The majority of dogs can run 20-40 miles a week, and many owners are eager to train them to go running with them. A dog is a great work-out buddy, and as long as you build them up gradually to get them used to running the distance you usually go, there’s no reason your best friend shouldn’t also be your jogging buddy. If you are planning on going running with your dog, here are a few things to bear in mind about your kit.

Make sure hands-free running is comfortable

It is said that dog owners make better runners, so partnering up with your dog could be an excellent decision for your running goals. If you’re a seasoned runner, you probably already have your running clothes sorted. However, if you and your dog are to have the best experience, you probably want to go for a hands-free approach, and this means a running belt with a leash. If you’re used to an armband for carrying your phone, this means you’ll want to check that your running clothes are comfortable with the extra weight around your middle - particularly if your dog is liable to pull on the leash.

Soft joggers that mimic loungewear are a stylish and comfortable choice, and you’re unlikely to feel any discomfort from your belt. Most brands now make them in a diverse range of soft fabrics, including cotton and wool-based mixes, which will ensure you’re comfortable. As for the belt, look for something with pockets for your keys, phone and poop bags, and make sure it’s sturdy enough for the size and strength of your dog. Choose a flexible leash that will allow your dog to change speeds without affecting your pace.

Visibility is vital for both of you

Being visible in low light is important for any runner, but it’s especially important if you have a dog with you: any distraction could send your dog running towards the road, and it’s vital that drivers can see them. Make sure you have reflectors on your running shoes and belt, and consider wearing reflective armbands or a reflective jacket if you favor early morning or late evening runs. Your dog should wear a reflective harness, or a light-up harness or collar. Even on a quiet, car-free route, this is a helpful tool for you, allowing you to keep a close eye on them if they’re running ahead of you.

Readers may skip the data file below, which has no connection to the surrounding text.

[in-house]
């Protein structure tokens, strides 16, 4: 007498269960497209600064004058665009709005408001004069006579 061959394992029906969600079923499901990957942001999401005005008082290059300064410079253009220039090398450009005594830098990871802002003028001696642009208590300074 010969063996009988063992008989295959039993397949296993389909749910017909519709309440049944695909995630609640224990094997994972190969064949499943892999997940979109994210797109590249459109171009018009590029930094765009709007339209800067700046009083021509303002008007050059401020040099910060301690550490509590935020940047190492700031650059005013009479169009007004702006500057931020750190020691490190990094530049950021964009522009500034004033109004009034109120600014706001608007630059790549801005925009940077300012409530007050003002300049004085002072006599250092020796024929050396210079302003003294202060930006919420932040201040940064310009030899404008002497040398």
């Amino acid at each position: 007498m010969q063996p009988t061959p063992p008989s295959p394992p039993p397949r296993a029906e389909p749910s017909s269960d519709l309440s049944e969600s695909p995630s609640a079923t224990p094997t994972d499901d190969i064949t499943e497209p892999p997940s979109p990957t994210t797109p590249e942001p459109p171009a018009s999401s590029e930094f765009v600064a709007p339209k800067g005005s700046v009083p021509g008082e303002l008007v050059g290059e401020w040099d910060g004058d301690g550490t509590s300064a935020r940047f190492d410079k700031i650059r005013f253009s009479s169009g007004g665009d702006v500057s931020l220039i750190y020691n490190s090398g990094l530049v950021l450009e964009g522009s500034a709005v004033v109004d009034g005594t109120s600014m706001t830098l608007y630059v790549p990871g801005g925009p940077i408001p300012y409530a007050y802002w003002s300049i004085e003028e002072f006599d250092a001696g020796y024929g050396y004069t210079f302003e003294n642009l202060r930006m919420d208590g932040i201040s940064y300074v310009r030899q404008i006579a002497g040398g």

The right shoes for feet and paws

If you’re a new runner, a gait analysis is a good idea before choosing your running shoes. This allows you to understand your pronation patterns, which makes it easier to choose a shoe that you’re sure will protect your feet. Experts recommend replacing your shoes around every 500 to 750km — that’s about every six months if you run 20 miles a week.

Dog shoes aren’t essential for short, infrequent runs, but they’re a good idea if you’re going to run regularly with your dog in unpredictable environments. You can buy all-terrain dog shoes that are designed to prevent slips and protect your dog’s paws when they’re hitting the pavement hard. They’re also good in the summer, when concrete can absorb enough heat to burn your dog’s paws. If your dog isn’t into the idea of shoes, try applying a paw protection wax in hot weather.

Taking an enthusiastic but well-trained dog running with you is a great way to take your running to the next level. Before you start training your dog to handle the runner’s life, make sure your clothes are well-suited to your new regime, and be sure to kit your dog out too. Once you’re well equipped, you’re sure to have some great runs with your best friend.